Loud, raw and dirty, this gig was incredible. Stripped down, other than some fancy lighting, there were no gimmicks for the crowd – but they truly didn’t need them. The music did all of the speaking and it was screaming to be heard!
Making the transition from smaller venues to their first arena tour, it felt like I was seeing them at a true transition point, no longer just big, but on the cusp of becoming incredibly huge artists. Their sound was still raw enough to feel intimate, yet polished enough to be amazing all the way through the show. The crowd interaction was limited in the early part of the gig, but it truly felt like they were lost for words at the size of the crowd rather than any lack of showmanship. Their rawness shone through and it make me feel privileged to be seeing them at this point in their career.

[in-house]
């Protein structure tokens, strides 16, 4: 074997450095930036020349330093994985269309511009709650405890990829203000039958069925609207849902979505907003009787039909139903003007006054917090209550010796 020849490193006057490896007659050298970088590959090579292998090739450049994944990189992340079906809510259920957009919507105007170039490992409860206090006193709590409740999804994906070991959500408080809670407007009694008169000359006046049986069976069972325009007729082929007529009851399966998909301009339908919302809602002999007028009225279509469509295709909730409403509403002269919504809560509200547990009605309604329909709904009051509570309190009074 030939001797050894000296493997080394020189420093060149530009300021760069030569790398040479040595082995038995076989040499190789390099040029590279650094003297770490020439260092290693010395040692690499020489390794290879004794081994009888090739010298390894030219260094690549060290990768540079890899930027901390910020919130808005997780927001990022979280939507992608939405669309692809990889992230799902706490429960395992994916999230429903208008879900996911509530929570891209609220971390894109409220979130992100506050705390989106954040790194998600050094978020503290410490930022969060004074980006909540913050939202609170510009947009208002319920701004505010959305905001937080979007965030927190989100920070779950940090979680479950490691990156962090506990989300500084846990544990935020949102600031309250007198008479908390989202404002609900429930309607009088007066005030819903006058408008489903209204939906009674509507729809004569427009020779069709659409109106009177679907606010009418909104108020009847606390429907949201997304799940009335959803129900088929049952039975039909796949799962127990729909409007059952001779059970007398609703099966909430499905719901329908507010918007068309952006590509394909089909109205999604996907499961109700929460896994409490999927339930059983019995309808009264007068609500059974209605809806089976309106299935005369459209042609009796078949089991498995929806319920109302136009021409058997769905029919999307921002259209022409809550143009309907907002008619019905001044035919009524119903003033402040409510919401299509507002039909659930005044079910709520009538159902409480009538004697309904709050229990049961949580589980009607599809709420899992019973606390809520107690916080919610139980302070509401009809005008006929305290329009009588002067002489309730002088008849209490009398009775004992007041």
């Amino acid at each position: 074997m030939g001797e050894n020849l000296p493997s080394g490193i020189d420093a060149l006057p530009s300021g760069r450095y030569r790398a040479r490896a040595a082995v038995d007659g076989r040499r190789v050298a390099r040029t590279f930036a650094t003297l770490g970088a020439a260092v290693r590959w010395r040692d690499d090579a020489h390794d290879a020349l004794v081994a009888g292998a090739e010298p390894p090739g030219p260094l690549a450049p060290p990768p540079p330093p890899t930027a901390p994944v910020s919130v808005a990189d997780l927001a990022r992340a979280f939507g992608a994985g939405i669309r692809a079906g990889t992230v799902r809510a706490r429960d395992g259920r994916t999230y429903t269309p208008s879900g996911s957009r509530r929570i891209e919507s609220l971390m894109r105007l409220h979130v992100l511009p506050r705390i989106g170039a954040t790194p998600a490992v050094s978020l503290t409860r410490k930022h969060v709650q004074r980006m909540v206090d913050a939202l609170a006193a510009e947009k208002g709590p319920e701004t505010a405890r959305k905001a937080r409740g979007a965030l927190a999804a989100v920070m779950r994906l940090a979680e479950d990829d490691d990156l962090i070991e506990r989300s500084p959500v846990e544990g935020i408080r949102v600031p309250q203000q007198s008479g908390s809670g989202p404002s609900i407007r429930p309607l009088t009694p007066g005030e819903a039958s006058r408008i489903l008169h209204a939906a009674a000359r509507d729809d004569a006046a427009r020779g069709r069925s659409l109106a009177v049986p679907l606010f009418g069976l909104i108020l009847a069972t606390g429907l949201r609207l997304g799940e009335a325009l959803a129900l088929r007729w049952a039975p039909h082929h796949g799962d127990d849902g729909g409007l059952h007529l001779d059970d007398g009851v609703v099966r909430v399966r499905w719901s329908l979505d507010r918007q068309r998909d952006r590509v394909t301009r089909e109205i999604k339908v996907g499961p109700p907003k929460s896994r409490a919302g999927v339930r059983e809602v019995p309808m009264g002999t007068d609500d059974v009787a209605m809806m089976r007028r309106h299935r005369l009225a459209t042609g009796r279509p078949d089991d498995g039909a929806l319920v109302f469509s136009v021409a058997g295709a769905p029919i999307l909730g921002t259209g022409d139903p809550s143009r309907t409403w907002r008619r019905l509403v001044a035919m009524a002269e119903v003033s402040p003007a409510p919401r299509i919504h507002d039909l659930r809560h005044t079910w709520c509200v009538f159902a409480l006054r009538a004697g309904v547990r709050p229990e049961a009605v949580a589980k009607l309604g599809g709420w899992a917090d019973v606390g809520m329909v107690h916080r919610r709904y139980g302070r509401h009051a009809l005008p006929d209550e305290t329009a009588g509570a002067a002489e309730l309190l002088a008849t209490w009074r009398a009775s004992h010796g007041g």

Proclamations of how gobsmacked they were to see so many people turn out to the gig showed just how quickly they had gone from small venues to huge arenas. The drummer’s crowd- surfing helped to solidify the band’s appearance as down-to-earth, humble people.
All edges and angles, the music pushed a sense of dichotomy on the crowd, light and dark, loud and soft, fear and power. It felt amazing and was one of those gigs where every song gave you goosebumps. Using the lighting to create a cage-like effect added to the sense of power coming from the music, barely held in check and making you feel like the roof could cave in and we’d all still be stood there, rocking out and screaming the words. Three huge mosh pits formed and looking at it from above, it was almost beautiful to watch, people creating living whirlpools in the crowd.
From the low-slung guitar stance to the twirling of drumsticks, every inch of Royal Blood screamed ‘rock gods’ and I felt like I was getting to watch a snippet of their history as they fully step into the role.